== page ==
Director: Martin Scorsese

Rating: R

There’s a lot to think about in Dream Scenario, which posits the possibility of collectively seeing the same real man in your dreams. Norwegian filmmaker Kristoffer Borgli drops the painfully ordinary Paul (Cage) in an extraordinary reality to show us how easily one can spiral into insanity, how dangerous groupthink can be, how fickle cancel culture is, and how anything can happen to anyone, even to someone as unsuspecting as Paul. But Borgli doesn’t just experiment with ideas here, he also expertly plays with sounds and transitions, sometimes even cutting a scene before someone is done talking, to capture the skittish and unreliable language of dreams. More impressively, he takes into account how this phenomenon would play in our real, profit-oriented world. The capitalistic urge to make Paul an advertising tool, for instance, or to create tech that makes it possible for others to appear in dreams too, is both uncanny and depressingly realistic. Some might feel that Borgli is biting off more than he can chew but there’s a balance and ease to Dream Scenario that makes it feel inevitable. That’s thanks to Borgli’s brilliant direction but also, in no small part, to Cage’s inspired performance as a pathetic but harmless loser.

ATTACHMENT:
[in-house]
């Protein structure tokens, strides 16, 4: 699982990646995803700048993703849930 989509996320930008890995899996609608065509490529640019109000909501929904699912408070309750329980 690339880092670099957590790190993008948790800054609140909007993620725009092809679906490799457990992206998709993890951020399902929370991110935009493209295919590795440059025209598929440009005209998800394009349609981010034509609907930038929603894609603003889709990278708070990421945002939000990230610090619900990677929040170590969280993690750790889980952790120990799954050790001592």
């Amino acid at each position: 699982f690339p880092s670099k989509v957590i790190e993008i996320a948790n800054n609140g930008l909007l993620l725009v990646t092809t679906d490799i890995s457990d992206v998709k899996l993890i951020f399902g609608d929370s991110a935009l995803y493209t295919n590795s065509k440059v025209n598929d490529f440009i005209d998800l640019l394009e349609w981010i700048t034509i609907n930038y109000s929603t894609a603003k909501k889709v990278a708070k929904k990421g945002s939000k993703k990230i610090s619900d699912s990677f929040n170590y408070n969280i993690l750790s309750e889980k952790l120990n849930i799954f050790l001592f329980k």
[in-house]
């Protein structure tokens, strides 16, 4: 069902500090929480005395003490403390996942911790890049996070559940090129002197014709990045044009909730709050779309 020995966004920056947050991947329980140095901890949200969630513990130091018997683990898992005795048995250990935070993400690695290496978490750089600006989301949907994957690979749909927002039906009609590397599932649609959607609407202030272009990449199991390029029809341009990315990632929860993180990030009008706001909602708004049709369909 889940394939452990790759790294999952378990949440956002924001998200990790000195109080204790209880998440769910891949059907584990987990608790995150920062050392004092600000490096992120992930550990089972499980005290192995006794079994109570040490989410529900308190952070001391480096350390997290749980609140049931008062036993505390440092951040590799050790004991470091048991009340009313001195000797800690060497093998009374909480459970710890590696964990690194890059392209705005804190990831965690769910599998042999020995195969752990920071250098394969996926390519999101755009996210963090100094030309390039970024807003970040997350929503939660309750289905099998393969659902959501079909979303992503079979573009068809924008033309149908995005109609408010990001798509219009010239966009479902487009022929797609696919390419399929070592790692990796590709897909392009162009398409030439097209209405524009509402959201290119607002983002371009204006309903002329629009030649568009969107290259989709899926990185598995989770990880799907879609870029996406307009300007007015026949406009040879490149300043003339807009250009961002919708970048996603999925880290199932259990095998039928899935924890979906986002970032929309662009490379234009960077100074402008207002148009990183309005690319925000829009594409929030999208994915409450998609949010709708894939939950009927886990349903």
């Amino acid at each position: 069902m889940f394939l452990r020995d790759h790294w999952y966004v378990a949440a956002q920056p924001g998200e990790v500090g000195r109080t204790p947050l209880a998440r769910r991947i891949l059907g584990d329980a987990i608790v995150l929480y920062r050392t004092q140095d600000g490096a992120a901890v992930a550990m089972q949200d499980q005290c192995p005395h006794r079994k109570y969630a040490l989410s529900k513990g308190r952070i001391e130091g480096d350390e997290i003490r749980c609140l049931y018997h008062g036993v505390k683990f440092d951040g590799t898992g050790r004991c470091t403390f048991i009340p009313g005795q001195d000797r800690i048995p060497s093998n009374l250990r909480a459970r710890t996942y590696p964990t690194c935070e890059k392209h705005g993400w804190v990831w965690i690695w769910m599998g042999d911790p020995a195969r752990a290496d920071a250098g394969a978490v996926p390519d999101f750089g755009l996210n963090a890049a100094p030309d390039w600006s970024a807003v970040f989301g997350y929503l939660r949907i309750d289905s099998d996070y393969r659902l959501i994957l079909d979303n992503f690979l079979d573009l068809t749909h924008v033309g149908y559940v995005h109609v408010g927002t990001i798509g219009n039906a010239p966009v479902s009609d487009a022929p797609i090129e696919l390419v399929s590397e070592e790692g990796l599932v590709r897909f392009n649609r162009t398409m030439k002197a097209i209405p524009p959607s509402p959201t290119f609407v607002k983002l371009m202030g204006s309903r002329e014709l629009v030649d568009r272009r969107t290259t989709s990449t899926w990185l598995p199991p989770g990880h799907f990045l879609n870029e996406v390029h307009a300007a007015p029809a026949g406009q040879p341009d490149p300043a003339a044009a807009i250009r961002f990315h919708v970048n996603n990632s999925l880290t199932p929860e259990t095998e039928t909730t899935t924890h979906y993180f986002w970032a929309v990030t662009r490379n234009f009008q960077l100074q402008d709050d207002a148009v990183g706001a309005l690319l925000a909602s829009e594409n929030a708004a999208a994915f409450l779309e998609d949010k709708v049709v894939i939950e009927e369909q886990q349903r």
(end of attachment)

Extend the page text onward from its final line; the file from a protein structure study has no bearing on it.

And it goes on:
Genre: Comedy, Fantasy, Horror, Science Fiction

Actor: Agape Mngomezulu, Al Warren, Amber Midthunder, Ben Caldwell, Conrad Coates, David Klein, Domenic Di Rosa, Dylan Baker, Dylan Gelula, James Collins, Jennifer Wigmore, Jeremy Levick, Jessica Clement, Jim Armstrong, Jordan Raf, Josh Richards, Julianne Nicholson, Kaleb Horn, Kate Berlant, Krista Bridges, Lily Bird, Lily Gao, Liz Adjei, Maev Beaty, Marc Coppola, Marnie McPhail, Michael Cera, Nicholas Braun, Nicolas Cage, Nicole Leroux, Nneka Elliott, Noah Centineo, Noah Lamanna, Philip van Martin, Ramona Gilmour-Darling, Richard Jutras, Sofia Banzhaf, Star Slade, Stephen R. Hart, Tim Meadows, Will Corno